"Early leaders wanted to settle the state as quickly as possible," explains bankruptcy lawyer Frances Smith of Dallas-based Shackelford Melton & McKinney. "To encourage settlers to move to Texas, founders advertised generous homesteads, which were protected from creditors." As a result, Texans' homesteads – the land and house they occupy – always have been exempt from general creditor claims. This generally covers up to 10 acres of urban land, and up to 200 acres of rural property. "Texas doesn't cap the value of your homestead," adds Smith. "Some states will say you get your homestead up to $25,000 or $30,000, but Texas does it by the land area, so it doesn't matter what the dollar value might be. Whether your 200 acres is worth $2 million or $200,000, it doesn't matter. Each of your 200 acres is protected."
August 24, 2012 by Robert Tharp at 12:00:00 am
Former FBI director Louis Freeh’s exhaustive report on the Penn State sex abuse scandal offers a sobering picture of the workplace culture inside Penn State that allowed Jerry Sandusky’s pattern of child sexual abuse to go unreported for so long. While businesses and employers would prefer to think that their workplace environment is far different from that of Penn State and its mighty football program, employment attorney Audrey Mross at Dallas-based Munck Wilson Mandala LLP says the Freeh Report findings and recommendations offer valuable tips that any business can use.
The report pulls no punches in outlining “catastrophic” leadership failures within the school. Writes the Washington Post:
The report wrote that four of the top officials at the university “failed to protect against a child sexual predator harming children for over a decade.” It says that the former president “discouraged discussion and dissent.” And it notes that the “most senior leaders” at Penn State demonstrated “total and consistent disregard…for the safety and welfare of Sandusky’s child victims.”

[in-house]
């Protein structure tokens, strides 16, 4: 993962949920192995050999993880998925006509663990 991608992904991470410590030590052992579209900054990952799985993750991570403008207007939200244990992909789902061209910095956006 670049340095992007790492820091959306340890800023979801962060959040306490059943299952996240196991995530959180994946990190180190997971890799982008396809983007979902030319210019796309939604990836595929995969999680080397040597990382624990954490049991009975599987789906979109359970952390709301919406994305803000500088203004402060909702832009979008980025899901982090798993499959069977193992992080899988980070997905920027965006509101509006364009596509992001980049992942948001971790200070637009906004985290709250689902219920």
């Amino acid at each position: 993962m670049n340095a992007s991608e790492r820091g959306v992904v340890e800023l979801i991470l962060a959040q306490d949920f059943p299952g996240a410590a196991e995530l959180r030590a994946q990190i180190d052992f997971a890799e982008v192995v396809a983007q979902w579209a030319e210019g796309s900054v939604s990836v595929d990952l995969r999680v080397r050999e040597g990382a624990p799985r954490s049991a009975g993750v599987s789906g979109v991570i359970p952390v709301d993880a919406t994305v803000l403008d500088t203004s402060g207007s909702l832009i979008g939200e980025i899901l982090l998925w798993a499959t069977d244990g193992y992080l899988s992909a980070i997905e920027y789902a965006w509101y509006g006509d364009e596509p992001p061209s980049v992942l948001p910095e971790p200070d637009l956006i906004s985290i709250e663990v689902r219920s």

Top leaders were “unchecked by the Board of Trustees that did not perform its oversight duties.” The board “failed in its duties to oversee the President [Graham Spanier] and senior University officials in 1998 and 2001 by not inquiring about important University matters and by not creating an environment where senior University officials felt accountable.” And they were blamed for “overconfidence in Spanier’s abilities to deal with the crisis,” a “complacent attitude” and a failure to have “regular reporting procedures or committee structures in place to ensure disclosure to the Board of major risks to the University.”
One might argue that if the president chose not to alert the board about incidents in 1998 and 2001, then the trustees were simply left in the dark and couldn’t have done more. The Freeh report sees it differently. Because it did not have “regular reporting procedures or committee structures in place to ensure disclosure” of major risks, the board “failed to exercise its oversight and reasonable inquiry responsibilities,” the report states.
Beginning at page 127 of the report, numerous recommendations offer ways to make any organization accountable and more transparent, establish higher ethics and oversight standards and develop ways to ensure that workers feel comfortable voicing concerns.